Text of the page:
The combined value of Irish meat and livestock exports reached a record €3.9bn last year, an increase of 8% on 2016. This equates to almost one-third of Ireland’s total food exports (€12.6bn), which underlines the pivotal role of the industry.

The overall value of Irish beef exports (including offal) increased by 5% to €2.5bn. It is particularly encouraging that this growth reflected an increase in average prices as well as higher supplies. Cattle throughput reached a 14-year high of 1.75m. head, although the impact of higher numbers was partly offset by a decline in carcase weights. For the year, Irish R3 steer prices rose by 1.6% or 6c/kg, while O3 cull cow prices recovered by 5.7% or 17c/kg.

During the final two months of 2017, weekly slaughterings reached a peak of over 40,000 head. Prime cattle prices actually increased by 7.5%, or 28c/kg over this period, reflecting robust demand from EU and international markets. The UK remains the dominant destination, taking 51% of Irish beef exports. Continental Europe accounted for 43% of volumes, while non-EU markets (including the Philippines and Hong Kong) grew strongly to 6%. Some further increase in Irish cattle availability is expected in 2018. EU forecasts suggest a 0.5% rise in beef consumption, and for continued strong demand internationally for exports of beef, offal and livestock.

At the livestock seminar, exporters and other key stakeholders received presentations from Bord Bia on market developments and customer insights, while speakers from the Department of Agriculture, Food and the Marine outlined the situation regarding transport, market access and certification. Animal Health Ireland outlined plans for a national IBR strategy, which would further enhance the health status of Irish animals.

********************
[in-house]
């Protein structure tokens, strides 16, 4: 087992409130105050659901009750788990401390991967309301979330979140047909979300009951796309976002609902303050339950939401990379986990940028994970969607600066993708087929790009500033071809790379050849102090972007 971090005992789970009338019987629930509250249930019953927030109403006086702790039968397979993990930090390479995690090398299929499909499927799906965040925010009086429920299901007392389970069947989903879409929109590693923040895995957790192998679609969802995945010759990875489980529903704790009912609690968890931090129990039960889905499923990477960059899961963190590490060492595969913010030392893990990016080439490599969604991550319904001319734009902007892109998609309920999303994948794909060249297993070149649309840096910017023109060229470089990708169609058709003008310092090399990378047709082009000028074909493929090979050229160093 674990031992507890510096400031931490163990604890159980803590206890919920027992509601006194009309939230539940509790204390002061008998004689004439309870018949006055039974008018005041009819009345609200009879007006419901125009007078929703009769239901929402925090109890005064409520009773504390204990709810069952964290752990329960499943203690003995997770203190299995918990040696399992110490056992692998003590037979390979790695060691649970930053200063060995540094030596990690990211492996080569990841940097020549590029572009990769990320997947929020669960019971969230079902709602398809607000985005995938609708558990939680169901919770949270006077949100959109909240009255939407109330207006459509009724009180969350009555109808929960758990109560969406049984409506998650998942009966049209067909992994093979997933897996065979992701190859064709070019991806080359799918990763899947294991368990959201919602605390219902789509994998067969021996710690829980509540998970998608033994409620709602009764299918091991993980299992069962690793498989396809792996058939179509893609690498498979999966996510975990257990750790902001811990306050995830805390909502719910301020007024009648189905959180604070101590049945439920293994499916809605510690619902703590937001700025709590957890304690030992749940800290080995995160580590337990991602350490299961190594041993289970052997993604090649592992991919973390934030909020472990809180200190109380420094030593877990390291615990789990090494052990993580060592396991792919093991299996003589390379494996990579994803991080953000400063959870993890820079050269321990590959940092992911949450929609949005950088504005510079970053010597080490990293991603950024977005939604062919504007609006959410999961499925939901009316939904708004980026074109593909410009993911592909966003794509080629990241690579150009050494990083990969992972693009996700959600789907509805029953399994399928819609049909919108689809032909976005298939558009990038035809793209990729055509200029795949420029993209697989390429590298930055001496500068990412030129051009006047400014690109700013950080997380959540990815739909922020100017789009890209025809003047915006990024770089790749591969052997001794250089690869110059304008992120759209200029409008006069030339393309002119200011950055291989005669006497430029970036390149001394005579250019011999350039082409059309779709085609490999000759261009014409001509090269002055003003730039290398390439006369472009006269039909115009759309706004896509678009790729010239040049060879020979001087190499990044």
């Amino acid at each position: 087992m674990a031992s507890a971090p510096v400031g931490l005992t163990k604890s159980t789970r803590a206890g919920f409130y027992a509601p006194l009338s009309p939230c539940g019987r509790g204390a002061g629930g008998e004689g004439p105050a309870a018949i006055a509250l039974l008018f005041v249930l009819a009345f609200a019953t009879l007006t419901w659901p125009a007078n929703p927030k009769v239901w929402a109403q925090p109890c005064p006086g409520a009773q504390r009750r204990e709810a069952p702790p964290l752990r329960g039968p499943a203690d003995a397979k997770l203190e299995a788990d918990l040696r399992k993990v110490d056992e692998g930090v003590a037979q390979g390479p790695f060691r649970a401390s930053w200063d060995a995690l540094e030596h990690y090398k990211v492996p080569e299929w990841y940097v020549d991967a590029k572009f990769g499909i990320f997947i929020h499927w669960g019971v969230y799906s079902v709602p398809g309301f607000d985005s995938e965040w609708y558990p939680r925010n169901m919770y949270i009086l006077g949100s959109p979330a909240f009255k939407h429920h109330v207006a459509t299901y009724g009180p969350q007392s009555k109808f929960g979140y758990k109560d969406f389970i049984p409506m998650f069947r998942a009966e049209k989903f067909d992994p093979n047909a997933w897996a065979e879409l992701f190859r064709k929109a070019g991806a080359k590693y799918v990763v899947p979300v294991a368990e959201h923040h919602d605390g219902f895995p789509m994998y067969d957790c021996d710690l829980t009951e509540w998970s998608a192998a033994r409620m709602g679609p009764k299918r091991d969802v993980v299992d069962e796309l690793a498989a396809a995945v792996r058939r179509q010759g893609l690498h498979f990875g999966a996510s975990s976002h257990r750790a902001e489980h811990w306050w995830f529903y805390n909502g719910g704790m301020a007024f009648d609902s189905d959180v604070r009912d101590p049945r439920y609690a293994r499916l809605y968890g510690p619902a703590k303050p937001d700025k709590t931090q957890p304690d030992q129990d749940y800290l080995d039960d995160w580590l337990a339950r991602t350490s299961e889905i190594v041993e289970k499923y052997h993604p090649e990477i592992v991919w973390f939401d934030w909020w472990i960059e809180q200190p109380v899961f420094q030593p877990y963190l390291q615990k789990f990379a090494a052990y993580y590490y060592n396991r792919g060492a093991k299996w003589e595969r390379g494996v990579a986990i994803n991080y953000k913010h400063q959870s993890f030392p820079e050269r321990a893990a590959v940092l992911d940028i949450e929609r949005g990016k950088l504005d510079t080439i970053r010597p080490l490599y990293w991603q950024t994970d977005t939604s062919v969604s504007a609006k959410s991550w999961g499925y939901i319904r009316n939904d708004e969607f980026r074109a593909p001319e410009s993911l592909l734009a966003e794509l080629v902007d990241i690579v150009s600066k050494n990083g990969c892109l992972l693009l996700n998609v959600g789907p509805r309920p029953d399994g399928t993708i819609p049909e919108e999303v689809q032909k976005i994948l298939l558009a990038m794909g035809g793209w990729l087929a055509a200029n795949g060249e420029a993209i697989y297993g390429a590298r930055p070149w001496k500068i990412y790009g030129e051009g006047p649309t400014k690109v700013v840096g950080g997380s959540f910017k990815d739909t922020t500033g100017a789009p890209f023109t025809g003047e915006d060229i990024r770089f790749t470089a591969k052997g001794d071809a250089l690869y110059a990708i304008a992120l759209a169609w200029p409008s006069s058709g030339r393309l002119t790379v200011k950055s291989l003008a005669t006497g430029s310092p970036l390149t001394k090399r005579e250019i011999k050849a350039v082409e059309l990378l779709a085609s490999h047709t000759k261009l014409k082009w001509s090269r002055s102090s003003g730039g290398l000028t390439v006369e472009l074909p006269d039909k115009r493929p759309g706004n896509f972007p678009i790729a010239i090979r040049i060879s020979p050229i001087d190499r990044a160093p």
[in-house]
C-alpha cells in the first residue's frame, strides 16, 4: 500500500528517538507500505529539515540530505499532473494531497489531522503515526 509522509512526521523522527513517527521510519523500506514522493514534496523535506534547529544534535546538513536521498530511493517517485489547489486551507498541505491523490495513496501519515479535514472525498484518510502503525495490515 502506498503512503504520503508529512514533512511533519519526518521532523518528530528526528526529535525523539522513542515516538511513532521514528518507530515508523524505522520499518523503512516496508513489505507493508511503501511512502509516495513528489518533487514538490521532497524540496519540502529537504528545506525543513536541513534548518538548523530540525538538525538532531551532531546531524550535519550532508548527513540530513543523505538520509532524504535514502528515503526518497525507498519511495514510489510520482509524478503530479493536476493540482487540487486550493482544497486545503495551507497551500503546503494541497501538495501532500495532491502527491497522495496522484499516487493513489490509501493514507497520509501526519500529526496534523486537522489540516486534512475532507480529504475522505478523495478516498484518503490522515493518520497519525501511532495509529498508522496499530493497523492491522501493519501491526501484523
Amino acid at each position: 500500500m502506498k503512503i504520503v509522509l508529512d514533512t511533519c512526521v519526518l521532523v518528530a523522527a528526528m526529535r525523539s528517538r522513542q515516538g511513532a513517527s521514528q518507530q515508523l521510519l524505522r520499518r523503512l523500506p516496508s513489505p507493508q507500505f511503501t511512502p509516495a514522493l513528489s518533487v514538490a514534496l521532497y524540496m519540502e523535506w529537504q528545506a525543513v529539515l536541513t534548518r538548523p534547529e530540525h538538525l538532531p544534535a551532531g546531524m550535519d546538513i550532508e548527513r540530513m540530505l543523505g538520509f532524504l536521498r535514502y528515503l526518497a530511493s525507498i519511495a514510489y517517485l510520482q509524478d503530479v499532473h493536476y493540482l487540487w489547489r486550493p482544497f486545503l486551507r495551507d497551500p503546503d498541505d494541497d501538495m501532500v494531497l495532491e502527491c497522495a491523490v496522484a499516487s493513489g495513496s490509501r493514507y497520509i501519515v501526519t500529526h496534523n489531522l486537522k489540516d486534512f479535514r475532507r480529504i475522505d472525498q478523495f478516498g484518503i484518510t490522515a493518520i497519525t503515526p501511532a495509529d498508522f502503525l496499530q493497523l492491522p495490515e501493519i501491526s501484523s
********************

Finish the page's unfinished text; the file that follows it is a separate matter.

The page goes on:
During 2017, live cattle exports increased by almost 30% to 188,000 head. Calves represented the largest export category, increasing by 40% to reach over 100,000 head. Exports of weanlings and store cattle increased by 20% to over 59,000 head, which included more than 30,000 animals shipped to the Turkish market.

Demand for calves looks set to start off strongly in the Netherlands and Spain: the two principal markets for Irish calves. In the Netherlands, the veal sector is benefitting from a buoyant trade for this high-priced meat product, combined with low milk powder prices. In Spain, finished cattle prices have reached their highest levels for many years. Spanish meat processors are having to compete for supplies with live exports into markets like Libya, the Lebanon, Algeria and Turkey.

Promoting Irish beef in the premium Milanese market

One of the trams advertising Irish beef, passing the iconic Duomo cathedral in Milan

During the month of November, Bord Bia gave its Irish beef consumer campaign its first major airing in Milan – Italy’s most affluent region. The core message of this campaign focuses on freedom, which resonates with the free-range and grass-based characteristics of Irish beef farming. Irish beef already enjoys an excellent reputation in the Milan area, with premium branded Irish beef found in the main retail chains and increasingly on restaurant menus. Bord Bia’s objective has been to support increasing sales of premium Irish beef, positioned as a unique and high-value product.